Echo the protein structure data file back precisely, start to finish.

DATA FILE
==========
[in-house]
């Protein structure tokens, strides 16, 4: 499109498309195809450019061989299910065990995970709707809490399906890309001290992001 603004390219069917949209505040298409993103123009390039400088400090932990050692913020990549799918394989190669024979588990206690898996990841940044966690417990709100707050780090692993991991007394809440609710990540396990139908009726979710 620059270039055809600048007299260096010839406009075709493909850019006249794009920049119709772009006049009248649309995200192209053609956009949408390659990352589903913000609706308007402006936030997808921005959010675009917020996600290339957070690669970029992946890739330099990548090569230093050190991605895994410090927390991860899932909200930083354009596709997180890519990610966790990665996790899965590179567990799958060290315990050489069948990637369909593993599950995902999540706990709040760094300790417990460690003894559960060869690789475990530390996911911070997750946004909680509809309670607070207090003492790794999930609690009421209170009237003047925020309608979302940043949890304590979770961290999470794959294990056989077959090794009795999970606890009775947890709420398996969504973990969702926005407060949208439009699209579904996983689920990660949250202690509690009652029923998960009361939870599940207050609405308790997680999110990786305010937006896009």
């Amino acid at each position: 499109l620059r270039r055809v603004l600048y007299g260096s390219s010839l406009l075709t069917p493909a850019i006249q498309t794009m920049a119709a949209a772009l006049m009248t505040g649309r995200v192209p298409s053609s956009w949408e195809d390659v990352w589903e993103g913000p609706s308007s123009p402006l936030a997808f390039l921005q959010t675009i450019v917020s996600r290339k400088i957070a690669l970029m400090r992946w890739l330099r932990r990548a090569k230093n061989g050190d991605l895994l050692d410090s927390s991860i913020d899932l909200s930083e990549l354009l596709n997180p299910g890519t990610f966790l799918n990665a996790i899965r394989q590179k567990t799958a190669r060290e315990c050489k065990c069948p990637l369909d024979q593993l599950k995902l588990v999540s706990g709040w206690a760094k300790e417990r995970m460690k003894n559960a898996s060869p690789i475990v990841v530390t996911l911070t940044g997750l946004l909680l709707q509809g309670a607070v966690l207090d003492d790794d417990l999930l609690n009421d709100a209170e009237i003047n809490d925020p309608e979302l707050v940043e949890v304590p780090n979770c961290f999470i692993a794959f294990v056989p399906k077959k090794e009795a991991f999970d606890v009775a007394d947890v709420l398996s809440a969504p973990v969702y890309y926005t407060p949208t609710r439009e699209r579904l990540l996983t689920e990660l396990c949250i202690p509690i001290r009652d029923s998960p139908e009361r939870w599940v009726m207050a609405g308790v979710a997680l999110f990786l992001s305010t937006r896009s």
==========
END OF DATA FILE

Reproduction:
[in-house]
């Protein structure tokens, strides 16, 4: 499109498309195809450019061989299910065990995970709707809490399906890309001290992001 603004390219069917949209505040298409993103123009390039400088400090932990050692913020990549799918394989190669024979588990206690898996990841940044966690417990709100707050780090692993991991007394809440609710990540396990139908009726979710 620059270039055809600048007299260096010839406009075709493909850019006249794009920049119709772009006049009248649309995200192209053609956009949408390659990352589903913000609706308007402006936030997808921005959010675009917020996600290339957070690669970029992946890739330099990548090569230093050190991605895994410090927390991860899932909200930083354009596709997180890519990610966790990665996790899965590179567990799958060290315990050489069948990637369909593993599950995902999540706990709040760094300790417990460690003894559960060869690789475990530390996911911070997750946004909680509809309670607070207090003492790794999930609690009421209170009237003047925020309608979302940043949890304590979770961290999470794959294990056989077959090794009795999970606890009775947890709420398996969504973990969702926005407060949208439009699209579904996983689920990660949250202690509690009652029923998960009361939870599940207050609405308790997680999110990786305010937006896009």
């Amino acid at each position: 499109l620059r270039r055809v603004l600048y007299g260096s390219s010839l406009l075709t069917p493909a850019i006249q498309t794009m920049a119709a949209a772009l006049m009248t505040g649309r995200v192209p298409s053609s956009w949408e195809d390659v990352w589903e993103g913000p609706s308007s123009p402006l936030a997808f390039l921005q959010t675009i450019v917020s996600r290339k400088i957070a690669l970029m400090r992946w890739l330099r932990r990548a090569k230093n061989g050190d991605l895994l050692d410090s927390s991860i913020d899932l909200s930083e990549l354009l596709n997180p299910g890519t990610f966790l799918n990665a996790i899965r394989q590179k567990t799958a190669r060290e315990c050489k065990c069948p990637l369909d024979q593993l599950k995902l588990v999540s706990g709040w206690a760094k300790e417990r995970m460690k003894n559960a898996s060869p690789i475990v990841v530390t996911l911070t940044g997750l946004l909680l709707q509809g309670a607070v966690l207090d003492d790794d417990l999930l609690n009421d709100a209170e009237i003047n809490d925020p309608e979302l707050v940043e949890v304590p780090n979770c961290f999470i692993a794959f294990v056989p399906k077959k090794e009795a991991f999970d606890v009775a007394d947890v709420l398996s809440a969504p973990v969702y890309y926005t407060p949208t609710r439009e699209r579904l990540l996983t689920e990660l396990c949250i202690p509690i001290r009652d029923s998960p139908e009361r939870w599940v009726m207050a609405g308790v979710a997680l999110f990786l992001s305010t937006r896009s």